North Stander: Will lessons now be learned by Evans and his colleagues?
PUBLISHED: 10:00 14 April 2019 | UPDATED: 10:02 14 April 2019
© Copyright Stephen Waller
North Stander TERRY HUNT reflects on an emotional day at Portman Road, but asks have lessons been learned?
Relegation has been inevitable for a long time, but the awful reality is still utterly gut-wrenching.
Without doubt the lowest point in our club’s rich and glorious history.
I know there are no guarantees in football, but how can Ipswich Town be facing football in the third tier?
It’s simply not right – but it has happened, and now we all have to hope that painful lessons have been learned.
As we know, our current miserable plight is the legacy of a disastrous combination of a lack of investment by Marcus Evans and what many view as mistakes by the club’s hierarchy over a number of years.
I won’t go through the list – there are far too many blunders and missed opportunities.
The result is that we face third tier football for the first time in most fans’ lives.
But, I repeat the question, will lessons now be learned by Evans and his colleagues?
You would hope so, because the awful evidence of cause and effect is pretty obvious in our current, horrible situation.
The big positive is that they have something to build on.
Paul Lambert, despite dreadful results, has worked miracles in restoring the faith of the fans. There were extraordinary, emotional scenes after the final whistle on Saturday. How many relegated teams will get that kind of reception from their supporters?
Lambert just stood on the pitch, staring, hardly believing what he was seeing.
Our fans are a huge bonus in the rebuilding process.
Evans and co. must treasure the supporters, and do everything they can to keep them on board.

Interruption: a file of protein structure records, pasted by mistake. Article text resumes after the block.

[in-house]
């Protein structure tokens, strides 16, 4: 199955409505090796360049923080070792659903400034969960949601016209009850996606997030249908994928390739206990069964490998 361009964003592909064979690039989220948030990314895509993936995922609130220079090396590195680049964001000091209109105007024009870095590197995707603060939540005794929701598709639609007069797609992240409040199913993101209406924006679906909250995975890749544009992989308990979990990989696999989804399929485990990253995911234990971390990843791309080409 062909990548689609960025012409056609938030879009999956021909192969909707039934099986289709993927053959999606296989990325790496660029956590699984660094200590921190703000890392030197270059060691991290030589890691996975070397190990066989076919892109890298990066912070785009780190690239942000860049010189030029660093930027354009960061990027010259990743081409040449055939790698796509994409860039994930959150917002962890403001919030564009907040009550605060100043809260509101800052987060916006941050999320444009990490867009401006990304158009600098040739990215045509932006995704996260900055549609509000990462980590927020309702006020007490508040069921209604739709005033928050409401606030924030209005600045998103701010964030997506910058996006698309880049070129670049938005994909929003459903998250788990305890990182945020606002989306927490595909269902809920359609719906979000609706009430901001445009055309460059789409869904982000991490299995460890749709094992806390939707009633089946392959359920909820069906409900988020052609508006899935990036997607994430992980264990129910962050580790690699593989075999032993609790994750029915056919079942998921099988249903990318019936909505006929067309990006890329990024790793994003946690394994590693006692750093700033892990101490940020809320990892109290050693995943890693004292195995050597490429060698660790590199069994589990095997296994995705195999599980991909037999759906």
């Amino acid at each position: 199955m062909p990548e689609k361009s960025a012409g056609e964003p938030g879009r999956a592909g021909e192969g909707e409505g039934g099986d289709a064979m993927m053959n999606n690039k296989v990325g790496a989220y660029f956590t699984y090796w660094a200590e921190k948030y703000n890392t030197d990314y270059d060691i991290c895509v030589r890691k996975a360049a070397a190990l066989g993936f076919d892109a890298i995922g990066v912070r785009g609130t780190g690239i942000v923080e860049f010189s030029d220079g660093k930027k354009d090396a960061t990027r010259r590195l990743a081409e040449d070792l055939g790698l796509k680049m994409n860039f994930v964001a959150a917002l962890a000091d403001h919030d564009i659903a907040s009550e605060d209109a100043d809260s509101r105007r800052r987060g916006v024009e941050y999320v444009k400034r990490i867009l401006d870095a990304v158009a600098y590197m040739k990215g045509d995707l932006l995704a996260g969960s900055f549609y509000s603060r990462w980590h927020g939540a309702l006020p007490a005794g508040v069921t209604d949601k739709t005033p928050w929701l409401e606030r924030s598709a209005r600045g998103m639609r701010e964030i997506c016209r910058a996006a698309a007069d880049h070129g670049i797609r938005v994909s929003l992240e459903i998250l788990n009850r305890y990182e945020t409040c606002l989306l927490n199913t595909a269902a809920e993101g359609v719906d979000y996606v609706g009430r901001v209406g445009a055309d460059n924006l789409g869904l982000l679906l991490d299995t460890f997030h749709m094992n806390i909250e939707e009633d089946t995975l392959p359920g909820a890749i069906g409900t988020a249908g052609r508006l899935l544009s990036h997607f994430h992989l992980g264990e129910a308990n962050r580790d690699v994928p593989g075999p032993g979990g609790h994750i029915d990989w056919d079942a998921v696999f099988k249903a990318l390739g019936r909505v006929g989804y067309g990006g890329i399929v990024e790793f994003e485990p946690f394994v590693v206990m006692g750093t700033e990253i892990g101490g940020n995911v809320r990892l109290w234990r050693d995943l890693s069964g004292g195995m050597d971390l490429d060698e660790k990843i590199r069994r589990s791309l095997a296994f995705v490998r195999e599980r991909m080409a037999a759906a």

But, a word of caution. We have been here before, and the club messed up big-time.
Do you remember the end of the 2014-15 season, when we took on Norwich in the play-offs?
Ok, we lost in the end, but there was a wonderful moment in the Carrow Road leg, when Tommy Smith sprinted 100 yards to celebrate with the Town supporters after scoring.
That was a lump in the throat moment, a sure sign that fans and football club were in perfect harmony.
I remember writing a piece that day, saying that once again we had a football club of which we could be proud.
But Evans and Mick McCarthy failed to build on that, and all we saw was decline. Lack of investment from Evans, ultra-pragmatic football and increasing bolshiness from McCarthy, and it all ended with an awful, toxic atmosphere.
The club now has another chance to build on something very special.
The first chance will be the announcement of season ticket prices. I hope upon hope that Evans gets this right.
It’s the owner’s opportunity to say thank you to the fans and do his best to fill the stadium next season.
But if he gets it wrong – as he has in the past – then he will start driving wedges between the club and the supporters once again. And, without the fans, the club has nothing. Absolutely nothing.
As for investment, well, we all understand how tough the finances will be.
The loss of millions in TV revenue will hit the club very hard. I’m sure there will be back room staff at Portman Road who are very worried about their jobs.
But, actually, I don’t think this squad needs huge investment to be a force in League One.
We have a group of promising kids coming through who, combined with Judge, Chambers, and Skuse, will prove a successful formula.
The most obvious requirement is for a goalscorer.
Lack of clinical finishing has been our biggest problem this season. We’ve seen it throughout this awful campaign. Being unable to score more than one goal a game will always end in tears.
So we need a new striker, maybe to play alongside Kayden Jackson.
I know he hasn’t exactly set the world alight since signing, but he does show promise. Clever runs, which all too often his team-mates don’t see.
In League One, he could be quite a player.
This has certainly been the worst season I have known since I started going to Portman Road aged 11 in 1968.
A definite low point - and all so unnecessary.
Our decline could have been stopped in its tracks, but the club has been sleepwalking.
Let’s hope that what happened on Saturday acts as the ultimate, painful wake-up call.
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